(SAN FRANCISCO) -- It seems to be summer vacation for San Francisco's coyotes, as one was spotted ditching the woods and taking to the city's streets for a downtown stroll.
The coyote was captured on video in the city’s Laurel Heights neighborhood by Christian Calderon, who saw the animal on Euclid Avenue near Iris Avenue, according to ABC News affiliate, KGO.
The coyote was seen walking along a sidewalk and crosswalk for several minutes in Calderon’s video.
No reports of human or animal injuries have been made in connection to this coyote sighting.
This video may be shocking for some Americans, but for San Francisco, coyote sightings have become increasingly common.
According to Camilla Fox of Project Coyote, a national nonprofit organization based in Marin County that promotes coexistence between people and wildlife, coyotes live throughout San Francisco, and most of the city’s green spaces are likely to have coyotes within them.
“What’s most remarkable is that we don’t often see them, though we are coexisting with them. We only hear when there is a sighting or conflict,” Fox said in an interview with the San Francisco Department of Environment.
According to the department, coyotes maintain an important role in the area’s ecosystem, particularly by preying on different rodent species in the area.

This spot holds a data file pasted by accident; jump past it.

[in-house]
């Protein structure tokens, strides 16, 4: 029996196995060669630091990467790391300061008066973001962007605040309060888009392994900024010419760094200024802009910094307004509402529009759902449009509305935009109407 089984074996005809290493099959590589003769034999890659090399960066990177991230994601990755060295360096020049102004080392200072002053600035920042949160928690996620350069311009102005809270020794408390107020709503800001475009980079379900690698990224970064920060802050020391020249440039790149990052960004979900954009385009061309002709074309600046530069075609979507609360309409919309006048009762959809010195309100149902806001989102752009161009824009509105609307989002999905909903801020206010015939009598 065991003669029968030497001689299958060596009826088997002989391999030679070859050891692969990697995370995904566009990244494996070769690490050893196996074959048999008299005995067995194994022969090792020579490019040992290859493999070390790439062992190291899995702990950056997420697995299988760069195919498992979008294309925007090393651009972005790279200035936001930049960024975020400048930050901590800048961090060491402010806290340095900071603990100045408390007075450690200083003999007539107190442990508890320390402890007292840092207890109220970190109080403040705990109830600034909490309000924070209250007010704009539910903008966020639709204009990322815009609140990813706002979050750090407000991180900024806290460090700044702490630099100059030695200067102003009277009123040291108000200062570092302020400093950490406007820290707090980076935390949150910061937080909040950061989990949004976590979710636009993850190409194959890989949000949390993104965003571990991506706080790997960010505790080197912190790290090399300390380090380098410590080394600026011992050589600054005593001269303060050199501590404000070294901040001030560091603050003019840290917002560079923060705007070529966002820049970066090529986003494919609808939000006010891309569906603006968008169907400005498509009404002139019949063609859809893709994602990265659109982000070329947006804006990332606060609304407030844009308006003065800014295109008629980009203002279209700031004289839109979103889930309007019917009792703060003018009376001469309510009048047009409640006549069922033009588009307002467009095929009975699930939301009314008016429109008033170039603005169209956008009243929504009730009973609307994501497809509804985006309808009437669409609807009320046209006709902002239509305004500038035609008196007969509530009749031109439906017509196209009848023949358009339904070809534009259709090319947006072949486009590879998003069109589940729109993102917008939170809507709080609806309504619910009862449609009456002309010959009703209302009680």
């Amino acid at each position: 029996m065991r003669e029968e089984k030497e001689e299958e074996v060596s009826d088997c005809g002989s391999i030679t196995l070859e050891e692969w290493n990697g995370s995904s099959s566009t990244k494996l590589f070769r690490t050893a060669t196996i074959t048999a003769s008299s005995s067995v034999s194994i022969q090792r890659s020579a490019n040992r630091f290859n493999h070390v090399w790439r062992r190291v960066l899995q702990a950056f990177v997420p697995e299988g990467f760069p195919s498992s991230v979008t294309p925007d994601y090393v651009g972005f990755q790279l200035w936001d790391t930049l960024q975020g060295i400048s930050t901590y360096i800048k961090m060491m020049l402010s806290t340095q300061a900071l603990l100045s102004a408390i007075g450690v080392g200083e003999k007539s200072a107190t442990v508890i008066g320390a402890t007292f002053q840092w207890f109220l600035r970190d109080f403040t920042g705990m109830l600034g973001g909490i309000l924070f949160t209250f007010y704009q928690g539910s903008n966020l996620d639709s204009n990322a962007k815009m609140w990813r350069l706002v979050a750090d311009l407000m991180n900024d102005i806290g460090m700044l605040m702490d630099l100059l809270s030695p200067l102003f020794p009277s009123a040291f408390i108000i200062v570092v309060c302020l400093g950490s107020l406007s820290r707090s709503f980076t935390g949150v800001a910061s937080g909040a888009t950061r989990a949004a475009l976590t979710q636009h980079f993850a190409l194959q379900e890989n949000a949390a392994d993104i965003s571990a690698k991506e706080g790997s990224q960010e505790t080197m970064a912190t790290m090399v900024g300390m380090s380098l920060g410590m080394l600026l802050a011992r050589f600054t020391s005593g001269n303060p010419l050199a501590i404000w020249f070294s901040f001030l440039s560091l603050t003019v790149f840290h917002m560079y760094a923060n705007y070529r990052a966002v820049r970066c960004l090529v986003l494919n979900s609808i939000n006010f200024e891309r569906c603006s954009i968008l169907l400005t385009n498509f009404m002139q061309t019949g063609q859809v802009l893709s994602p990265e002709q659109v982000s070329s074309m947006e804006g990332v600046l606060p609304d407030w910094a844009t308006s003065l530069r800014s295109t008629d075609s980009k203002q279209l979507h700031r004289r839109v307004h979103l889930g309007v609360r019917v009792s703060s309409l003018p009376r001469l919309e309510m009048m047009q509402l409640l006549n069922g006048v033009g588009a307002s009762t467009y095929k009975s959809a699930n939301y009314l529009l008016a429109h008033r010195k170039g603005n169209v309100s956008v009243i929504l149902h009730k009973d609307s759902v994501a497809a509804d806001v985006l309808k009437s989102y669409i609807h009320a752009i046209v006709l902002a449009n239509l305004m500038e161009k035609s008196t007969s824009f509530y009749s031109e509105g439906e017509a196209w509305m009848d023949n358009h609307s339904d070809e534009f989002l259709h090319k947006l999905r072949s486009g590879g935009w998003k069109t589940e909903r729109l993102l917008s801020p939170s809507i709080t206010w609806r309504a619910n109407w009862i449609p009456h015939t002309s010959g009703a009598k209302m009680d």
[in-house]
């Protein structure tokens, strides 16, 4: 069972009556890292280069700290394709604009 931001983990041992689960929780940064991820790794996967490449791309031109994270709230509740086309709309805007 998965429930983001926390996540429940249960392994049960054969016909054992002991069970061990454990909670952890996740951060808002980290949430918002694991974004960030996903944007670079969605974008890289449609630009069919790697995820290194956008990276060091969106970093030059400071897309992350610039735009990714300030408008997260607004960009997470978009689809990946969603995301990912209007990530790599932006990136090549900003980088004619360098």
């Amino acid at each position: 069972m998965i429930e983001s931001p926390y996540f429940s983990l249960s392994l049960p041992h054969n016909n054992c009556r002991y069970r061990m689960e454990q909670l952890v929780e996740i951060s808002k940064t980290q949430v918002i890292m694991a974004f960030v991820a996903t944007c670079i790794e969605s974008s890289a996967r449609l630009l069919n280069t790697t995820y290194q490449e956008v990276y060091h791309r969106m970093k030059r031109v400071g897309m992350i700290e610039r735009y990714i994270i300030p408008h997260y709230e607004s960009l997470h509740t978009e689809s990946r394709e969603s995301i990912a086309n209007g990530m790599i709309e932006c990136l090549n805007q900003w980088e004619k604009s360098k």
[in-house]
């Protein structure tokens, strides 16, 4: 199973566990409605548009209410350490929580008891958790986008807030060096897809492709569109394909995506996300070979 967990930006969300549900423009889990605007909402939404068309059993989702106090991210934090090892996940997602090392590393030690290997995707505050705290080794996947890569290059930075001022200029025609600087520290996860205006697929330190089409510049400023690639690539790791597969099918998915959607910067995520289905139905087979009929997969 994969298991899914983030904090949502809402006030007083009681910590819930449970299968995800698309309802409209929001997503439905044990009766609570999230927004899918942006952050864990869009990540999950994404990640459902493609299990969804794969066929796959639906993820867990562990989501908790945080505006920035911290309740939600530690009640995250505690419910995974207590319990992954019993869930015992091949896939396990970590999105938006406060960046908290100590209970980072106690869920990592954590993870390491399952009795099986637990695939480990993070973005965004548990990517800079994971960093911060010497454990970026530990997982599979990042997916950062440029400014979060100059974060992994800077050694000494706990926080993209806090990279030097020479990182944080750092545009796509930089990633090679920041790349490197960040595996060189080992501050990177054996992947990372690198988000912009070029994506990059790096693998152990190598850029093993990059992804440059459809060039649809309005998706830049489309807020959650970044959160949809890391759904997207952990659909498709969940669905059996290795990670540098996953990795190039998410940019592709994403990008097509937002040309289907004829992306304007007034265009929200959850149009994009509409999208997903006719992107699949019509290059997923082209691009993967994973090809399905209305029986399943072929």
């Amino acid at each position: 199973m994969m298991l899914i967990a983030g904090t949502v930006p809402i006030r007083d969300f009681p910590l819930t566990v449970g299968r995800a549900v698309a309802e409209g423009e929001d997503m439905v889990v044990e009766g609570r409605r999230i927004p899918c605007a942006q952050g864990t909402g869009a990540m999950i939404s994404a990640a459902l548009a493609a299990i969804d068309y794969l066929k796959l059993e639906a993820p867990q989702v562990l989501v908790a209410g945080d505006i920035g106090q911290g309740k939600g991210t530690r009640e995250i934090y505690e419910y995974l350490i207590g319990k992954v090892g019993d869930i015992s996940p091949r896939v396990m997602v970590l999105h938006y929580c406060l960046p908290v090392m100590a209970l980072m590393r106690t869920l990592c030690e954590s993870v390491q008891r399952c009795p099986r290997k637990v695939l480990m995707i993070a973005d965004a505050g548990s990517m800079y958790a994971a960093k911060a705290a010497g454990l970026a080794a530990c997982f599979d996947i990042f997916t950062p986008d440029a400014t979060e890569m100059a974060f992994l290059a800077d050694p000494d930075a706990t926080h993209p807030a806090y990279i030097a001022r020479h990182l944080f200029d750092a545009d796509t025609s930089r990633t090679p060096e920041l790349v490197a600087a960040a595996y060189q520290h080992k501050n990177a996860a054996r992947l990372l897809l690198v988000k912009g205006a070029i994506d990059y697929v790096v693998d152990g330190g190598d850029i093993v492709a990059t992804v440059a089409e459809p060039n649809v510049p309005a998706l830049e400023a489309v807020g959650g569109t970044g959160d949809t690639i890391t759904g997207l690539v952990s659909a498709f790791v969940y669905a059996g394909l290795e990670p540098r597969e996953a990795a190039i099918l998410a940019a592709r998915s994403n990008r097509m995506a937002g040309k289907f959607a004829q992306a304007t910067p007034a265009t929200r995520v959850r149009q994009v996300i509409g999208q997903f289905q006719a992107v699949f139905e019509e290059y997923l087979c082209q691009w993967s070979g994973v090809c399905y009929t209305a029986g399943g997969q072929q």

This, Fox explained to the department, means that there are less rodenticides and other deadly poisons that kill “non-target animals.”
Nonetheless, spotting a coyote can be scary for the average person, and can pose a risk to pets.
In April, two pet owners lost their dogs to coyote attacks, both in the Corona Heights Park area, just a couple of miles from where a coyote was spotted in Laurel Heights on Wednesday.
The two attacks, happening a couple of weeks apart in the same area, happened quickly, while the owners were close to their animal, the San Francisco Chronicle said.
“It’s heartbreaking, and all the time it’s very similar stories of how it happened,” Deb Campbell, a spokesperson for San Francisco Animal Care and Control told the San Francisco Chronicle.
“A dog will be off-leash, or someone will let a dog out to pee off-leash, and there’s a coyote in the vicinity that will take it. It’s heartbreaking and preventable and we certainly wish that these things never happened,” Campbell added.
San Francisco Animal Care and Control has more information on how to avoid altercations with coyotes on their website.
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